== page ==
Lazenby muses, however, that overcoming such a setback at a young age — he could have died — somehow imbued him later on with a confidence and sense of fearlessness to tackle anything that came his way, including auditioning for the biggest movie role in the world. “Absolutely,” he affirms when asked if that was the case. “See, I didn’t believe in authority. Because the doctors screwed up 68 times. And they were gods. They were demigods in that society. And I thought, ‘I don’t think so!’ I thought everyone was wrong about everything. So I never listened to anybody. And that was another thing that gave me, some people say arrogance, but, the confidence that they don’t know what I know.”
It was that headlong confidence that led Lazenby to try his luck with 007. While making top money as a male model, an agent named Maggie Abbott (played by Jane Seymour in Becoming Bond’s recreated scenes) suggested him for Bond despite the fact that he had never acted before. He got his hair cut like Connery, bought one of the former Bond’s rejected suits and impressed Harry Saltzman — no wilting flower — with his chutzpah and personal magnetism (look also for the amazing scene — apparently a true story — in which Jake Johnson plays a rep for Saltzman who brings girls to Lazenby’s room and watches him make love to them just to make sure he isn’t gay).
On Her Majesty’s Secret Service was directed by longtime Bond movie editor Peter Hunt, with a large portion of the film shot in the Swiss Alps. “I tried to make it fun,” says Lazenby of his overnight fame at the time. “I went out every night. Stayed out till daybreak. I used to sleep two or three hours a day. In those days I could do that. I went to nightclubs. Eventually I got pissed off with being on the mountain and they gave me a helicopter so I could go into Geneva or Zurich at night and meet different people (read: women). But it was an ego thing in a way, because you get scooped up by the fact that everybody wants you around and everybody wants to know you, and being a boy from Queanbeyan, that was quite something. I was like, ‘Shit!’ You start believing it.”
Reports began to circulate at the time — possibly planted by Saltzman, who was having problems getting Lazenby to sign for the next film — that the novice actor had let fame go to his head and was “difficult” to work with, a charge Lazenby mostly denies. “I had a good relationship with everyone,” he maintains. “Except Diana Rigg. We fell out a couple of times. Telly Savalas and I got along. Even though Telly tried to steal my per diem playing poker. I was in the production office and I was getting my 100 pounds a week, and Harry was there and I said, ‘Harry, how much did the other fella (Connery) earn?’ And the accountant looked at Harry and Harry looked back at the accountant and said, ‘Tell him. 10,000.’ And so I gave Harry this look, and he said, ‘Okay, give him a thousand.’ But I didn’t have anywhere to spend it. Telly saw that and said, ‘Hey kid, you play poker?’ The next thing I know I lost half of it!”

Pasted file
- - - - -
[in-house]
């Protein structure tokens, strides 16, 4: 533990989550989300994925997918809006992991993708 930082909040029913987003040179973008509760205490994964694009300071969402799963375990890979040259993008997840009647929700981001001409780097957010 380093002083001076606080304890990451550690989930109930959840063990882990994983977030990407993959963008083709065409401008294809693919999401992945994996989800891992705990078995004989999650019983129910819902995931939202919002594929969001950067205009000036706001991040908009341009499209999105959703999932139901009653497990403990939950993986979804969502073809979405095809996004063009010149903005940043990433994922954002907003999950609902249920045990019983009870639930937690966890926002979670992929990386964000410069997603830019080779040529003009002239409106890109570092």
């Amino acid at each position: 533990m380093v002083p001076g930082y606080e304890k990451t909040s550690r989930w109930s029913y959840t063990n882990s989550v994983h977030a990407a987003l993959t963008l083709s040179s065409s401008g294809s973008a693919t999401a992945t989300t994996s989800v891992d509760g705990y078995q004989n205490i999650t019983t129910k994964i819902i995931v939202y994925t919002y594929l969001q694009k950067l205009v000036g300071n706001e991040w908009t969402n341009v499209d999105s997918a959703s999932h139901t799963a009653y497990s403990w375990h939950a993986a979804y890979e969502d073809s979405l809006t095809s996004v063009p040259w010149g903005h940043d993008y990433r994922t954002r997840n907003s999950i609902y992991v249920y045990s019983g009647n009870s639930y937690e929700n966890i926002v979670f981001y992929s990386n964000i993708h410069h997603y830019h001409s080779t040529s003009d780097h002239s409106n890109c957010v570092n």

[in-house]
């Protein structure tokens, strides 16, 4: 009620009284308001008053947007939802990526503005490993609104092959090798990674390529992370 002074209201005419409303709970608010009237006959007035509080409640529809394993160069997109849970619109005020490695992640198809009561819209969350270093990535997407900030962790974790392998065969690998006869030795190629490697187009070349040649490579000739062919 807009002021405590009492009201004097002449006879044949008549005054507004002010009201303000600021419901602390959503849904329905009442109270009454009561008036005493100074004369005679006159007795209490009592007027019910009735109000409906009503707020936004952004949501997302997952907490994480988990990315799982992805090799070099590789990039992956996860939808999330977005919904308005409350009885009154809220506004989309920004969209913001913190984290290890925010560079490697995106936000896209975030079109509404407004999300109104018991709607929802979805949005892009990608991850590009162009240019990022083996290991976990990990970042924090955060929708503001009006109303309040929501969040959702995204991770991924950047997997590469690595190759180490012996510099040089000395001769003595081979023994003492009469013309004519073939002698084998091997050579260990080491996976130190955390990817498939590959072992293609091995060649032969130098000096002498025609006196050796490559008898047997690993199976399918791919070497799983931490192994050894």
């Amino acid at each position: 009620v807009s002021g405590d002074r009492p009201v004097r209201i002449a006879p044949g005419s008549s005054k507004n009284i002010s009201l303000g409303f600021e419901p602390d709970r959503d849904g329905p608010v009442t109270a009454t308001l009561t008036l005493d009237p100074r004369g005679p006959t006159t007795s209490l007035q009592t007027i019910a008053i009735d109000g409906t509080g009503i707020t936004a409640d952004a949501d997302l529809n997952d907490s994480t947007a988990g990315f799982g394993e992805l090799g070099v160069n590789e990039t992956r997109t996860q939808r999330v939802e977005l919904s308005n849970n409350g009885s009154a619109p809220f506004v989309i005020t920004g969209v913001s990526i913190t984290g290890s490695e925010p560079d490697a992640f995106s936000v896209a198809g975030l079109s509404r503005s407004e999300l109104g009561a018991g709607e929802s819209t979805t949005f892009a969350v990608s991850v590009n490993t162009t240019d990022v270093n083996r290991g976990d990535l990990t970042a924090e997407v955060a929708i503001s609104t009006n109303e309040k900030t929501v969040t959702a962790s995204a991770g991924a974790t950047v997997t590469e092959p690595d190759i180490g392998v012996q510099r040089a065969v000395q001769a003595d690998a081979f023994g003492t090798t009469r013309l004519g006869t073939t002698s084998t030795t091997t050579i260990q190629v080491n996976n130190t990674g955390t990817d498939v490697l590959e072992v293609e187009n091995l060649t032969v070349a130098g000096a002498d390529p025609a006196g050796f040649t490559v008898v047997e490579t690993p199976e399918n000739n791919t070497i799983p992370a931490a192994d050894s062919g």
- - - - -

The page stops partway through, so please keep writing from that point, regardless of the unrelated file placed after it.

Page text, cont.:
When Lazenby walked away from the role after finishing the movie, he said at the time that he didn’t want to be typecast and that Bond himself was quickly becoming a relic during the rise of the counter-culture. OHMSS was still a hit (despite some historical revision suggesting that it wasn’t) although Lazenby now humbly says he had nothing to do with that. “I never felt it was me,” he says. “I always felt it was James Bond. But, you know, my big claim to fame is that I took over Bond from 3,000 other actors, and I wasn’t an actor. But I had what they were looking for, whatever that was. And I turned down a million dollars to do another one, plus any movie that United Artist owned in between Bonds. Harry Saltzman offered me the million and when you think about it, when I tell anybody that, they say, ‘you must be nuts.’ But I didn’t want to be an actor in the first place.”
“Personally, I watch the film and I think it’s one of the better Bond films,” says Josh Greenbaum. “Incredible action sequences that I think, even though he was a first time director, Peter Hunt knew from being an editor how to build and craft those sequences really well. Of course, George’s performance is really strong, especially given his background.” Greenbaum adds that even an experienced actor would have faced incredibly intense scrutiny by following Connery: “I don’t think there was any way to win in terms of critics. Some people liked him but for the most part — I don’t want to say critics panned him, but certainly it wasn’t a warm reception . . . anybody who had stepped into that spot would be compared to Connery. I don’t think audiences were quite ready for that.”
OHMSS was strangely hard to see for many years: this author remembers seeing early Bonds like Goldfinger and Thunderball quite regularly on TV, but OHMSS was more elusive and, consequently, became almost mythical. In the intervening years, however, both the film and Lazenby’s performance have been re-evaluated, with the movie now considered by many fans and critics to be among 007’s very best adventures. “It’s the best story,” opines Lazenby. “And it stuck to the book. And, I mean, I was sincere. I didn’t know how to act, but I was sincere. And it came across.”
That sincerity — a willingness to open up and tell his remarkable life story, warts and all — makes Lazenby compelling to watch now and makes Becoming Bond a unique look at a life lived on one’s own terms. “This is George’s version of his story,” says Greenbaum. “He really did write his story the way that many of us can’t really fully feel like the authors of our lives. We try to but I think there’s a lot of other influences that lead us to decisions, be it family pressures or financial or fears and all those things that lead us to make decisions that I’m sure many people on their deathbed regret, and I think what inspired me about George is he’s a guy who, for better or worse, I don’t think has got many regrets. There’s certainly a couple you’ll see in the film, but he really lived the life that he wanted to live.”
Becoming Bond is now available on Hulu.